You’ve said that Moolaadé is the most African of all your films.

I said it in the sense that here we are in the cultural substratum of Africa. Obviously, with elements that come from the outside. But everything occurs within the interior of a language, of a culture, with its metaphors and symbols. We observe the arrival of two figures from the outside: one is a former soldier. He has, in the name of Humanity, participated in all the peacekeeping efforts. The other is someone who exiled himself to Europe (for his own interest).

Of the 54 African countries, 38 practice excision. Why did you choose Burkina Faso and Djerisso?

I was simply seeking a village that answered to my creative desire. Why would I paint a rose black? I travelled thousands of kilometres. I investigated Burkina, Mali, Guinea, and Guinea-Bissau. But when I saw this village, I said to myself: here’s my village! But there’s more: this mosque in hedgehog style in the middle of the village. This architecture, it wasn’t a person that inspired it; we owe it to the termites, to the termite mound that was the source of inspiration for the symbol of Moolaadé. There’s the reason for the choice of Djerisso.

Following Faat Kiné (2000) and Moolaadé (2004), what will be the third panel of the triptych?

This time we’ll be in the city: how we are governed: The Brotherhood of Rats.

Interview with Samba Gadgigo, Moolaadé production notes

Director: Ousmane Sembène
©/Presented by: Filmi Doomireew
Co-produced by: Direction de la Cinématographie Nationale, Centre Cinématographique Marocain, Cinétéléfilms, Films de la Terre Africaine
French Production: Ciné-Sud Promotion
With the contribution of: European Commission, Fonds Européen de Développement, Fonds Sud, Ministère de la Culture et de la Communication, Ministère des Affaires Étrangères
Participation: Agence du Système des Nations Unies au Sénégal, United Nations Development Fund for Women, FNUAP, United Nations Development Programme, UNICEF, Organisation Mondiale de la Santé, Stanley Thomas Johnson Stiftung, Church Development Service (EED), ABP, EZEF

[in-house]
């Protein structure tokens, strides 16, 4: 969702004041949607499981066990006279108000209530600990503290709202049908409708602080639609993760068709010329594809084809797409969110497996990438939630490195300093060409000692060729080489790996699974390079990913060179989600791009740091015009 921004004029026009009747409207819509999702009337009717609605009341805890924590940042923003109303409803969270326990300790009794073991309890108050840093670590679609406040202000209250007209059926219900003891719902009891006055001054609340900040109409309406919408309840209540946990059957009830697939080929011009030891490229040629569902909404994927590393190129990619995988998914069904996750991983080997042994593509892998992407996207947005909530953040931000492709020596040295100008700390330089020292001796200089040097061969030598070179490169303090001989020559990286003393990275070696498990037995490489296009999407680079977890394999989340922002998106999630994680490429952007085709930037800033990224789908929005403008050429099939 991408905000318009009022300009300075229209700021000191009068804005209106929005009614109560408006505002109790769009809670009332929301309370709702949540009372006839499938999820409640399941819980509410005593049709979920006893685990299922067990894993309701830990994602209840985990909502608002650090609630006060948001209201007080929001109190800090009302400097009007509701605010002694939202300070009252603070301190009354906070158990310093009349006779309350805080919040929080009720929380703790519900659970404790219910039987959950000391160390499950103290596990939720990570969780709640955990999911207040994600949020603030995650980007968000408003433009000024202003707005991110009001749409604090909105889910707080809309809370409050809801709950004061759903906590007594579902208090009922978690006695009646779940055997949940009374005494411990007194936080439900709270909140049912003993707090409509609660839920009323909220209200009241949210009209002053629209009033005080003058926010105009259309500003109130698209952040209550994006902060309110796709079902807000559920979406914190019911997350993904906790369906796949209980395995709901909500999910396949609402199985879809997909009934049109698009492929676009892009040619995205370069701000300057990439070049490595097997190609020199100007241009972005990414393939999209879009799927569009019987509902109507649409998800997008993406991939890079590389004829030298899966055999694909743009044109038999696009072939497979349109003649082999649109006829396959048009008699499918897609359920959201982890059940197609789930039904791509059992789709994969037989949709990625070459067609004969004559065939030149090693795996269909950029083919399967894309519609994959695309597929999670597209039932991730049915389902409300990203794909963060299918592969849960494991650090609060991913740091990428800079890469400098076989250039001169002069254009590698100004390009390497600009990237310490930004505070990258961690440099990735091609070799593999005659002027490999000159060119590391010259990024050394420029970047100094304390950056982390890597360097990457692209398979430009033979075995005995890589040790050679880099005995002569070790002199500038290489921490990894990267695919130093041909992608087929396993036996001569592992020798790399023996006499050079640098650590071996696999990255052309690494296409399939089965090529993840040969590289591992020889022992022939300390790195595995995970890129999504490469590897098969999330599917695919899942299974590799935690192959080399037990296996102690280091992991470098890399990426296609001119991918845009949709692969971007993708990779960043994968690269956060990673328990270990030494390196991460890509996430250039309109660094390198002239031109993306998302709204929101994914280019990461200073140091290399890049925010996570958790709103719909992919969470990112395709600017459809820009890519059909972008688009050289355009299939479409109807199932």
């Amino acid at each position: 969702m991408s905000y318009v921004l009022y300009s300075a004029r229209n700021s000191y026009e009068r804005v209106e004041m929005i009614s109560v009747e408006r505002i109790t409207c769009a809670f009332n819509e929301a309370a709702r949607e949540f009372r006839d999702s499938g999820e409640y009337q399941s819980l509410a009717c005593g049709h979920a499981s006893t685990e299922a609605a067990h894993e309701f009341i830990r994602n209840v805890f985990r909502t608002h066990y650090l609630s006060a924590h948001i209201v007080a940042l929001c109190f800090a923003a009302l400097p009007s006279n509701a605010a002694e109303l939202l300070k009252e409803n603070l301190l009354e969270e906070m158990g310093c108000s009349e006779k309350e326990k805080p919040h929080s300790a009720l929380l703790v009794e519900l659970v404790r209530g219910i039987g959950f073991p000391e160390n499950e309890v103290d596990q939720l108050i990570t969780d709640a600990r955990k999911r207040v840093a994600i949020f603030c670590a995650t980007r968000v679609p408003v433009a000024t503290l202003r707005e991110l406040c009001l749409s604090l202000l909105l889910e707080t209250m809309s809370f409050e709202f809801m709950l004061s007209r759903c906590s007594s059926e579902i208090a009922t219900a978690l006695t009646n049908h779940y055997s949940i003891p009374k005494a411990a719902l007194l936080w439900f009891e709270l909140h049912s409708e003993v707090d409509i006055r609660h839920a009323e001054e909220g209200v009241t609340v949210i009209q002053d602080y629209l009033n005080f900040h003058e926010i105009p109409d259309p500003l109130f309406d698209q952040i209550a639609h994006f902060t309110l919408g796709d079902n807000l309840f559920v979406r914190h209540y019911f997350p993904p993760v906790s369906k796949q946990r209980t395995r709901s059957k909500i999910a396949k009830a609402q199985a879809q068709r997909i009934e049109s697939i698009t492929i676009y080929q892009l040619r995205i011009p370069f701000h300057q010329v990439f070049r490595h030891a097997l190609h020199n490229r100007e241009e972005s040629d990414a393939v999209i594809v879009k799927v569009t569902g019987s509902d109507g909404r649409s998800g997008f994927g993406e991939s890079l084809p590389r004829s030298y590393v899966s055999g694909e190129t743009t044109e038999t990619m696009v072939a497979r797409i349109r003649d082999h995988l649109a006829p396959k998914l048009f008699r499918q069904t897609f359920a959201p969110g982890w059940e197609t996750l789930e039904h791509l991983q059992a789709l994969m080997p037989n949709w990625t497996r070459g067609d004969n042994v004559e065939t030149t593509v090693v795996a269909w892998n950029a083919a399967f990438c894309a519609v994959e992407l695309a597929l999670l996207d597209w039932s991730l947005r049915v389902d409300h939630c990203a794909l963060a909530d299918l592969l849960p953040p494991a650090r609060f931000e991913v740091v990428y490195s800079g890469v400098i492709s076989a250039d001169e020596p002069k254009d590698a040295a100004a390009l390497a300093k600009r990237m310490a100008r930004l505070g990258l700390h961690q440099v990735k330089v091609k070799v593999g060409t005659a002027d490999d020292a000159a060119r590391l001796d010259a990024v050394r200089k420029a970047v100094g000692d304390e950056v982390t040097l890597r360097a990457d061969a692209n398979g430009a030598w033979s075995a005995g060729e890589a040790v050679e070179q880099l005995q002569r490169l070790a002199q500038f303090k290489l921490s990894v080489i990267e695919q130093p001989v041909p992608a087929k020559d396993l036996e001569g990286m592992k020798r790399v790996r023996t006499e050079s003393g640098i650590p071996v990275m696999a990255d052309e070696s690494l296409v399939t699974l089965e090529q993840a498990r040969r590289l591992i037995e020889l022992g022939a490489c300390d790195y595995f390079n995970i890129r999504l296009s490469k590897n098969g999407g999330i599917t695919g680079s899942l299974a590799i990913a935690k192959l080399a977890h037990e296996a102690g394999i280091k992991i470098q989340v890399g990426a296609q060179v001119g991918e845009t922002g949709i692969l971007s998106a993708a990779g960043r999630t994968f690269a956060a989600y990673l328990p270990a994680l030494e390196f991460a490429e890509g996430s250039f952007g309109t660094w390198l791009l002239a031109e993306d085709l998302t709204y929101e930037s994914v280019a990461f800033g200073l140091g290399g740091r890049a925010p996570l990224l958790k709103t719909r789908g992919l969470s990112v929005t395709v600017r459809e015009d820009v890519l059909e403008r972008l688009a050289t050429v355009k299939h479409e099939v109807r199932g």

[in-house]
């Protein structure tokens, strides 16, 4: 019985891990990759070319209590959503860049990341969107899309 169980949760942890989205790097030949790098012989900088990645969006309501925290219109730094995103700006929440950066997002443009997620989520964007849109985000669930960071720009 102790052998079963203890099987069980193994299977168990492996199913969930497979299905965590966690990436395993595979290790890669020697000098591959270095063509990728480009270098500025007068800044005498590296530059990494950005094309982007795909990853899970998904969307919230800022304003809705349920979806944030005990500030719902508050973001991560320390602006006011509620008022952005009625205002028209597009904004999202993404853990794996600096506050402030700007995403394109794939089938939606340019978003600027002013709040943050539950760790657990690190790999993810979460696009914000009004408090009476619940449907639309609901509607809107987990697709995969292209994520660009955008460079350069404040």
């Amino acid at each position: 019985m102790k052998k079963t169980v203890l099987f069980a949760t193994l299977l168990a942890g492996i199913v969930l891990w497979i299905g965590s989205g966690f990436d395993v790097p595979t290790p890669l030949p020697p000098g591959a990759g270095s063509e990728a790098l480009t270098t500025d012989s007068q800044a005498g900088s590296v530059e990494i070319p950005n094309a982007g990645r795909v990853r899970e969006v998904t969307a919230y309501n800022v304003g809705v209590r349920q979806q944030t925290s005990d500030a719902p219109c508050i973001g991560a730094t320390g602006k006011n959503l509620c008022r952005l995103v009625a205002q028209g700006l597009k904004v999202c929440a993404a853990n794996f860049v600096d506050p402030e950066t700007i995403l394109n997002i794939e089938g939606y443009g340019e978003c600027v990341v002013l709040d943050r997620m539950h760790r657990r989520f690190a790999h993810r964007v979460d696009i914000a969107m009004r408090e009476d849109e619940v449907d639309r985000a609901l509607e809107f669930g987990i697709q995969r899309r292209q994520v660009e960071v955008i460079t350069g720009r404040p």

Production Manager: Bertrand Michel Kabore
Unit Production Manager: Drissa Aouba
Location Manager: Gustave Sorgho
Unit Manager: Eric Pare
1st Assistant Director: Clarence Thomas Delgado
2nd Assistant Director: Dominique T. Zeida
Script Supervisor: Sophie Dwernicki
Casting Director: Georgette Paré
Screenplay: Ousmane Sembène
Director of Photography: Dominique Gentil
2nd Camera: Moussa Diakité
Key Grip: Sylvain Bardoux
Gaffer: Hassane Maïga
Editor: Abdellatif Raiss
Art Director: Joseph Kpobly
Costumes: Sidi Aamadou Ouedraogo, Jean-Marie Zongo, Adama Sawadogo
Make-up: Aminata Zoure Sissokho
Hair: Aminata Soura
Titles: Ercidan
Colour Timer: Hamid Bayzou
Music: Boncana Maiga
Additional Music (Radio): Ajda Soumano, Aïcha Kone, Omar Pene, Oumou Sangaré, Abdoulaye Diabate
Song “Jaatu” by: Lala Drabo
Sound Recordist: Denis Guilhem
Sound Re-recording: Jean-Guy Véran, Mactari
Sound Editor: Jean-Pierre Bordiau
Sound Effects: Christian Germain
Bamanan Language Supervisors: Maïmouna Hélène Diarra, Ibrahima Sory Koita (Bomba)

Fatoumata Coulibaly (Colle Ardo Gallo Sy)
Maïmouna Hélène Diarra (Hadjatou)
Salimata Traore (Amsatou)
Aminata Dao (Alima Ba)
Dominique T. Zeida (‘Mercenaire’)
Mah Compaore (lead purifier)
Rasmané Ouédraogo (Ciré Bathily)
Ousmane Konate (Amath Bathily)
Bakaramoko Sanogo (Abdou)
Modibo Sangare (Balla Bathily)
Joseph Traoré (Dugutigi (Alpha Doukouré))
Moussa Théophile Sowie (Ibrahima Doukouré)
Habib Dembele (sacristan)
Gustave Sorgho (Bakary)
Cheikh Oumar Maiga (Kémo Tiékura)
Ibrahima Sory Koita (Bomba) (Kéma Ansumana)
Aly Sanon (Konaté)
Moussa Sanogo (Konaté’s son)
Naki Sy Savane (Sanata)
Stéphanie Nikiema (Mâh)
Marie Augustine Yameogo, Mabintou Baro, Tata Konate, Fatoumata Sanogo, Madjara Konate, Fatoumata Konate (‘purifiers’)
Fatoumata Sanou (Nafissatou)
Mamissa Sanogo (Oumy)
Maminata Sanogo (Hawa)
Mariama Souabo (Jaatu)
Lala Drabo (Saalba)
Georgette Paré (Niassi)
Assîta Soura (Seynabou)
Alimatou Traore (Binetour)
Edith Nana Kabore (Ibatou)
Maminata Sanogo (Coumba)
Nadjeta Sanogo (Yaya)
Sanata Sanogo (‘queen mother’)
Mafirma Sanogo (Fily)

Senegal-Burkina Faso (Upper Volta)-Morocco-Tunisia-Cameroon 2004©
124 mins

The screening on Wed 30 Aug features an introduction

Black Girl (La Noire de…) + Niaye
Tue 1 Aug 18:10 (+ pre-recorded intro by season programmer Chrystel Oloukoï); Tue 8 Aug 18:10
Mandabi + Tauw
Fri 4 Aug 18:10; Sat 19 Aug 20:30; Wed 23 Aug 18:05
Fri 4 Aug 20:40; Sat 26 Aug 14:20 (+ pre-recorded intro by season programmer Chrystel Oloukoï)
African Odysseys: Sembène! + panel discussion
Sat 5 Aug 14:00-17:00
Sat 5 Aug 18:00 (+ intro); Sat 26 Aug 20:40
Camp de Thiaroye
Sun 6 Aug 15:00; Sun 20 Aug 15:50
Mon 7 Aug 20:35; Thu 17 Aug 18:10
Xala + Borom Sarret
Wed 9 Aug 20:10; Sat 26 Aug 17:30
Faat Kiné
Wed 23 Aug 20:35; Wed 30 Aug 18:00
Mon 28 Aug 18:20; Wed 30 Aug 20:30 (+ intro)

With thanks to
Presented in partnership with Janus Films and Film Forum

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London’s finest Senegalese soul food

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Programme notes and credits compiled by Sight and Sound and the BFI Documentation Unit
Notes may be edited or abridged